- Check if the provider offers post-testing support. Some pen testing providers offer support after the testing is completed to help with remedial actions to address vulnerabilities. Depending on your in-house capabilities, this can be a useful consideration.
Perhaps you can easily determine what you need from the above descriptions. If not, AWA can help. Our team of penetration testers love digging into pen-tests and can help you figure out which type of test you need to serve your needs.
Request a free quote today.
- What is a black box testing example?
Imagine a login interface for gaining access to an application. Black box testing for the login interface will not consider the source code. However, it will test how the login interface works when a username and a password are input.
The output could be a successful login on entering the right credentials, an error message on entering the wrong credentials, or a system crash when input values are invalid.
- What is an example of white box testing?
White box testing is used when the tester has complete information about the source code. An example of white box testing would be to perform tests on all types of inputs when there are multiple conditions in the code. For instance, if the system output is influenced by ‘n’ different input ranges, white box testing will include testing each condition by using at least one input from each range.
- Who uses white box testing?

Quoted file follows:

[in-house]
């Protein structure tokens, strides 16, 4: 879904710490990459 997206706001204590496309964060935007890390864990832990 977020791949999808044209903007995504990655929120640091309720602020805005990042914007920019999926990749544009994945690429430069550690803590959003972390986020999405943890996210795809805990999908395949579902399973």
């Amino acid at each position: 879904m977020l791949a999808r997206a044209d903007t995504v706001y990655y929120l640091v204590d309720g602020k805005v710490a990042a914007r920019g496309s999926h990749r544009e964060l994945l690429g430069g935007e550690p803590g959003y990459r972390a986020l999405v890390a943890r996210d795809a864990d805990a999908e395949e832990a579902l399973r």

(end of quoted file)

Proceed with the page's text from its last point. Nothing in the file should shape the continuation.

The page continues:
White box testing is typically used during the software development process to perform unit testing, integration testing, and system testing. It is performed by professional penetration testers who have complete information about the source code, system protocols, and algorithms used in the system.
- Where is white box testing used?
White box testing is used for software debugging. It is also used to simulate insider threats and test the system response when someone from the inside tries to deliberately cause damage to the system.
- When should white box testing be used?
White box testing should be used for performing thorough software testing. It can be used to perform unit testing, integration testing, and system testing. It can also be used to identify system vulnerabilities by mimicking a potential insider attack by someone who has all the information about the system.
- What is black box vs gray box testing?
Black box testing is a penetration testing method where the tester has no information about the system. It simulates an external attack. On the other hand, gray box testing is a penetration testing method where the tester has limited information about the system. It simulates an attack where a potential hacker has access to insider information or has gained some level of access to the system via social engineering.